Scenes of homes being razed
have shocked some Israelis
"It's difficult justifying the evacuation of these settlements, so he tries to make us monsters.
"We are optimistic this evacuation can be stopped."
Police spokesman Shai Itzkovitch said between 600 and 1000 people could now be inside Sanur, which was originally home to just 150.
"We are ready to deal with them and we are negotiating with them so that the withdrawal can be completed peacefully and quietly. If they have pistols, we are negotiating for them to give them up, but we are ready for all eventualities."
In Homesh, youths had prepared for the arrival of the soldiers by blocking front doors of already empty homes with rubble and stacking up piles of broken tiles on balconies to use as ammunition.
Graffiti covered the walls. "Sharon is a traitor," read one slogan, while another proclaimed: "A Jew does not expel a Jew."
Such taunts were heard frequently during the evacuation operation in the Gaza Strip where violence was restricted to only a handful of settlements.
"It's difficult justifying the evacuation of these settlements, so [Sharon] tries to make us monsters"
Settlers' spokesman in Sanur, West Bank
The Palestinian resistance movement Hamas, challenging Abbas's Fatah movement for the first time in legislative elections next January, has been portraying the pullout as an act of surrender.
Its supporters staged a mass rally on Monday night in Gaza City to celebrate seeing the back of the last settlers in their stronghold, and vowing to continue their resistance.
"Hamas will continue to follow its strategic path, to continue our resistance to liberate all the land," one Hamas leader in Gaza, Ismail Haniya, told a 10,000-strong crowd.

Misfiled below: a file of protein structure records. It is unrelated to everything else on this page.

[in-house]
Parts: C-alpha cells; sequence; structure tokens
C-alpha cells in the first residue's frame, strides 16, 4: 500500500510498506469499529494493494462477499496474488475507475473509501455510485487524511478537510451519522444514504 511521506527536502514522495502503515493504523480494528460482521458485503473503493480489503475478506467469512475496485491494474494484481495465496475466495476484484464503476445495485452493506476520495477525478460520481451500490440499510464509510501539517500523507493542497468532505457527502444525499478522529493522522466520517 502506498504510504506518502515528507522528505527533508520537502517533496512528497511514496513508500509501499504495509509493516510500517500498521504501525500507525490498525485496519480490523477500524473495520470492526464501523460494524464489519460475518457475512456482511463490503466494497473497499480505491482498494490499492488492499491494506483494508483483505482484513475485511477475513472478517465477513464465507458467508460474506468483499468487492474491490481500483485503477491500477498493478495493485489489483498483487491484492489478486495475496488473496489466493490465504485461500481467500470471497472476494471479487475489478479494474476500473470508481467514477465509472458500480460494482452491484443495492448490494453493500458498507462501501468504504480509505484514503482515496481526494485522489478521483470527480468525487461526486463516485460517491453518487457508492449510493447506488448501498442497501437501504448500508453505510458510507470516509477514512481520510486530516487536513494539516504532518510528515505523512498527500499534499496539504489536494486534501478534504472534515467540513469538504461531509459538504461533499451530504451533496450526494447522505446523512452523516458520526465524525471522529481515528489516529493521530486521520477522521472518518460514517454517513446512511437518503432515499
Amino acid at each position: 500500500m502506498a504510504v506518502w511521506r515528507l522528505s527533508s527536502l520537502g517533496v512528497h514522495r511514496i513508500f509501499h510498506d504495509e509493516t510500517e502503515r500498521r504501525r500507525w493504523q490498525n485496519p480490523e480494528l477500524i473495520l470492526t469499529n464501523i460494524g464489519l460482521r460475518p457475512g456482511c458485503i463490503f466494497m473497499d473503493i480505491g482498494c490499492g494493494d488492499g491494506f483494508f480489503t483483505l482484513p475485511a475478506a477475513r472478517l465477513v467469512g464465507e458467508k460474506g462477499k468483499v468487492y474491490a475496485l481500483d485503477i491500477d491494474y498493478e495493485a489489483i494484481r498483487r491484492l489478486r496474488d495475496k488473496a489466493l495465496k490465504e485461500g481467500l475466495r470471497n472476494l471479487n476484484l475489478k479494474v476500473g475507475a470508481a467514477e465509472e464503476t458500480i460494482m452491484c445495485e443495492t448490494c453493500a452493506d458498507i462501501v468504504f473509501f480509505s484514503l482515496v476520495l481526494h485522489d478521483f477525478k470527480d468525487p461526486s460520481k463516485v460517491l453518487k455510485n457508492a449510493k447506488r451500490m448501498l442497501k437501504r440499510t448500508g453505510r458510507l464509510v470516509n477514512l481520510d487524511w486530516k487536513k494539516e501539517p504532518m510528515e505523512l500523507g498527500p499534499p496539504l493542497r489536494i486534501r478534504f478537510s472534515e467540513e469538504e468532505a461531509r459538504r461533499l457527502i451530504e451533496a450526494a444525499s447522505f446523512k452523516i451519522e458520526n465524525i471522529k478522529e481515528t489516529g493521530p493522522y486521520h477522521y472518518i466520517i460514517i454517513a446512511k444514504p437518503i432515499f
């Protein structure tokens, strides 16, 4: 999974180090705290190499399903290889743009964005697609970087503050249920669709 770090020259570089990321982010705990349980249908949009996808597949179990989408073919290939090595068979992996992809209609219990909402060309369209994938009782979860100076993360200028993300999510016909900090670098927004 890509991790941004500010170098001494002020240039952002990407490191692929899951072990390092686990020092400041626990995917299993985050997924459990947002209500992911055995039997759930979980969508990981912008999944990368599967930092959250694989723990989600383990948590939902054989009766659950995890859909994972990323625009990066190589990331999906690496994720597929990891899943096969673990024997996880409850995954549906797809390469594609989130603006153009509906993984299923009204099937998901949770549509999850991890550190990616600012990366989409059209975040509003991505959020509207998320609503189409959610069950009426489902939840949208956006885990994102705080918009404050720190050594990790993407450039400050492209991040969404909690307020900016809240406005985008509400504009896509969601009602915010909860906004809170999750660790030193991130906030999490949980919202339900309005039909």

For his part, secretary-general of the Islamic Jihad movement Ramadan Abd Allah Shallah said on Monday an agreement had been reached between leaders of Palestinian factions living in Damascus and Palestinian Prime Minister Ahmad Qureia to adopt a unified strategy over post-pullout Gaza, according to Aljazeera.
The strategy would be based on preserving Palestinian resistance arms, Shallah said.
Deputy bureau chief of Hamas, Musa Abu Marzuq, reaffirmed that the movement would take part in the forthcoming legislative elections and would accept the Palestinian people's choice through the election process.
TV journalist Mohamed Ouathi
surfaced on Monday in Gaza
Also on Monday, a French television journalist kidnapped at gunpoint more than a week ago, was freed.
Mohamed Ouathi, 46, walked into a police station in Gaza, eight days after he was seized by three armed men who forced him into a car as he walked to his hotel.
There was no immediate claim of responsibility for the kidnapping and no apparent motive.
Ouathi had worked at the station France-3 since 1994.
Reporters Without Borders, the Paris-based press watchdog group, noted that the kidnappers wore no blindfolds and said that showed "that a certain climate of impunity" reigns in Gaza.